It’s amazing that you had all these really sophisticated people (Clint Eastwood’s composer, Peter Greenaway’s photographer, David Cronenberg’s production designer!) working on this children’s movie and taking it seriously. I feel like there is sort of a lot of cynicism in movies for children, where it’s like a throwaway thing because they think, “Oh, the kids won’t care.”
Believe me, there were plenty of people who felt that way that I dealt with on the film. This was in 1985. The whole era that began with The Little Mermaid up through Lion King and up through the present hadn’t started yet. There were no studios with family divisions at that time. Later, everyone tried for a minute or two. There was Fox Family, Warner Brothers Family Entertainment, with films like Free Willy, even Home Alone, in a way. In 1985, I don’t think the idea of a ‘family film’ meant a lot. That was like niche programming. Now, it is completely the opposite.
Did you encounter any problems with the studio because of it was a “family film”?
I remember pleading with an executive at the studio to give me more money so that I could use a crane for a shot. I wanted to have a big spectacular crane shot of Big Bird walking towards the fair ground that the Sleaze Brothers had put up. I wanted a shot establishing the fair ground that had a crane movement in it. And, the executive said to me, “Ken, we could put Big Bird on a Ferris wheel for ninety minutes and it wouldn’t make any difference to the audience.”
Oooooh. You should name names.
This was my first feature film. I had just come out of USC graduate school in filmmaking. I had directed a couple of after school specials. One of them came to the attention of executives at Warner Brothers who were looking to put together a Sesame Street feature. I met on it and the next thing I knew I was being flown to New York to meet with Jim Henson. So, you have to imagine, I’m barely twenty-five years old and here I am suddenly meeting Jim Henson, with the prospect of directing him and his partner Frank Oz and Carol Spinney, doing characters that they created.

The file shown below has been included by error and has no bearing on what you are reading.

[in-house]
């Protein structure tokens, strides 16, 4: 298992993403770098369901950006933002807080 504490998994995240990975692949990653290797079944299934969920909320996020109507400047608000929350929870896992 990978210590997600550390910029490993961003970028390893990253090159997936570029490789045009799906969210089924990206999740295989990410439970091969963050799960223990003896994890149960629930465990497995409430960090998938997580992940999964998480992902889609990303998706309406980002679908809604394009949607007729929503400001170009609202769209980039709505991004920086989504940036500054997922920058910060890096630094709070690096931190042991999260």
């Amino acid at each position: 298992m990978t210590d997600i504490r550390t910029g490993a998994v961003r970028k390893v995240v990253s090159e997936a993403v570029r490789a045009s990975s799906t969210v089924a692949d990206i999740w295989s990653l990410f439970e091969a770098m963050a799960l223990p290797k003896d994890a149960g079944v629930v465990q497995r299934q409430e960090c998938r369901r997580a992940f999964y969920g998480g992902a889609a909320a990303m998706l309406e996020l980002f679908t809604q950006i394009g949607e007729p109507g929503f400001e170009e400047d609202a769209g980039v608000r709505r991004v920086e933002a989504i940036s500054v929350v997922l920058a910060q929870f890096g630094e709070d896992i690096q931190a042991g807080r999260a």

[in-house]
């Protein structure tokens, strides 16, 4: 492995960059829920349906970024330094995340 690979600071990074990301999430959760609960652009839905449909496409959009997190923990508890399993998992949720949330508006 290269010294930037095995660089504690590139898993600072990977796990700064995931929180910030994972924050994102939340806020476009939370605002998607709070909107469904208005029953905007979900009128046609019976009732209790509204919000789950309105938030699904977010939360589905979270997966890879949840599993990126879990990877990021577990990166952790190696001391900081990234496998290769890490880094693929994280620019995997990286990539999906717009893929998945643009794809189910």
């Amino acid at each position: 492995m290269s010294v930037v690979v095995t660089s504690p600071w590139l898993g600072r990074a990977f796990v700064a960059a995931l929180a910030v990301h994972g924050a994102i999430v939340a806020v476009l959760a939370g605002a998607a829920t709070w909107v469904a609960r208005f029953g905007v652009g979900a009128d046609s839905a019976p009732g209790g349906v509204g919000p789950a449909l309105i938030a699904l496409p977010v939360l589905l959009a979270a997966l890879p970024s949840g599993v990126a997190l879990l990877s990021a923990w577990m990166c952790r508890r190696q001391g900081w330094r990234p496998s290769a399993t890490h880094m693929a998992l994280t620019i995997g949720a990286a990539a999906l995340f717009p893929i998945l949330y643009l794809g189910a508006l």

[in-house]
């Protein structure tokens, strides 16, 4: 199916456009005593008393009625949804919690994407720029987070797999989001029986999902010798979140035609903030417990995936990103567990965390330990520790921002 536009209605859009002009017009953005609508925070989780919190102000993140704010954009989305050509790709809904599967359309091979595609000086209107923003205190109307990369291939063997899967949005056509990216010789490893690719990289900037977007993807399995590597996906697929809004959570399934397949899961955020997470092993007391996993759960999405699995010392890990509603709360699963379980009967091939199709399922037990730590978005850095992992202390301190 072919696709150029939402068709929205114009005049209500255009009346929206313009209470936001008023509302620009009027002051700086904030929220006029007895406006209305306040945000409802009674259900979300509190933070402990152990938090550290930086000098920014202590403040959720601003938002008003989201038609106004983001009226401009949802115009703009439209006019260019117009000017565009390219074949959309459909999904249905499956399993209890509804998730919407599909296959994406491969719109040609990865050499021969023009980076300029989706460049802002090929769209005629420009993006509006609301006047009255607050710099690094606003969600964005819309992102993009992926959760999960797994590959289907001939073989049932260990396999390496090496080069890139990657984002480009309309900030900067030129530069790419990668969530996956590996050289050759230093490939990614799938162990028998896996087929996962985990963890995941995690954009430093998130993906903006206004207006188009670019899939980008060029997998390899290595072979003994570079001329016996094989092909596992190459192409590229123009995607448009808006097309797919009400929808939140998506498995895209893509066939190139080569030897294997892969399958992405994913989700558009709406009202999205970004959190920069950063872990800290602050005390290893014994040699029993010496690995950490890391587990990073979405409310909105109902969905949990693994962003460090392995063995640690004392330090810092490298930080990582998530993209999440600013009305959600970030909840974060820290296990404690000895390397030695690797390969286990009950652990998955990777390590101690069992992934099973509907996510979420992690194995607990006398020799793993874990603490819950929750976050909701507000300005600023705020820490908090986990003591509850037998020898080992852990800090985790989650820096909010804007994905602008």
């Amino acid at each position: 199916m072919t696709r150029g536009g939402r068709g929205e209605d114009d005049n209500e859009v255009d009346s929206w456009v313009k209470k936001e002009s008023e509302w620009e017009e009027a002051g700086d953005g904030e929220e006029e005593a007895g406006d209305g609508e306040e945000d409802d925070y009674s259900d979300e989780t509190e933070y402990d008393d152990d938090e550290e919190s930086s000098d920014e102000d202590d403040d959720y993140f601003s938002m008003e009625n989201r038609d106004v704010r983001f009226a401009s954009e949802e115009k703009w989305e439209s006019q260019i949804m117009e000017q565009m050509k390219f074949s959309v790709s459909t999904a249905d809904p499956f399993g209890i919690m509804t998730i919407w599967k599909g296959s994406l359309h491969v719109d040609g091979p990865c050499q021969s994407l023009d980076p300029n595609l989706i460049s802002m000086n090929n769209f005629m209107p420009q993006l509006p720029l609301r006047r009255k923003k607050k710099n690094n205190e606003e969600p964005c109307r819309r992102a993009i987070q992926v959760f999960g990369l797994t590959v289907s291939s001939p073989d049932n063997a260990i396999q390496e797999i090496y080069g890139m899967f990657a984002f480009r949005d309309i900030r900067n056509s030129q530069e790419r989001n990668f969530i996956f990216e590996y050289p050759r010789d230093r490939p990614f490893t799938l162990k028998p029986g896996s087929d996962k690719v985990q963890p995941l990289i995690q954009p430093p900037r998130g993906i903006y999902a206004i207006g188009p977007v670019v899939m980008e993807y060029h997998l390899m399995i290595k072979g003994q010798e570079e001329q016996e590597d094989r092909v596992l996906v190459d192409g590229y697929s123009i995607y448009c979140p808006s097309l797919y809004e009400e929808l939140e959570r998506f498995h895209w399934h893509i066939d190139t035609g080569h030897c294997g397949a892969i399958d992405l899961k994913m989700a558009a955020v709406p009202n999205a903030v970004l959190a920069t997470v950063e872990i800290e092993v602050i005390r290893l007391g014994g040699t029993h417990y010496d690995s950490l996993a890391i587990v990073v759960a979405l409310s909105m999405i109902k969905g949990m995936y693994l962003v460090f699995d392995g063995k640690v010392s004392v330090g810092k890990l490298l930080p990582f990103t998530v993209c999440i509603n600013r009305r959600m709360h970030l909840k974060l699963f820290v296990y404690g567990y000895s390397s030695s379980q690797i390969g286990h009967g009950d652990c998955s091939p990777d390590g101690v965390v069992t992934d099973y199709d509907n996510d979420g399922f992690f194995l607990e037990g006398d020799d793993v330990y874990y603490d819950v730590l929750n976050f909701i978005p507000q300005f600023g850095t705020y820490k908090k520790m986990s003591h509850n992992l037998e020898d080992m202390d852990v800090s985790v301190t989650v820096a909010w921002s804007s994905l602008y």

“I said to Jim just very bluntly, ‘I don’t have any idea how to direct a puppet.'” I said to Jim just very bluntly, “I don’t have any idea how to direct a puppet.” And he said all you need to do is talk to the puppeteers like actors. It didn’t even occur to me until I sat there in the office meeting Jim, how simply it works. Well, Kermit is nothing but Jim’s knuckles. And, the weird things was, as an adult, it suddenly put me under a spell. I watched adults on the set just sort of spellbound by the simple, beautiful puppeteering. It was so amazing to see, and I remember always thinking, “God, if these crew guys are so spellbound by these guys, think what children must feel like when they’re in the presence of these creatures.”
They really become the characters.
You feel like you’re talking to Grover.
I wanted to ask you about Big Bird blue, because when I asked friends of mine if they remember seeing the movie as kids, and a couple of them said “I remember Big Bird in a cage, blue, crying.” They said they’d been haunted by that image their whole life.
Oh gosh! That’s one of these tricky things where what seems so innocent to adults in a way. Wow, I feel like this falls under the category of how age-appropriate is a dramatic turn like that in the story.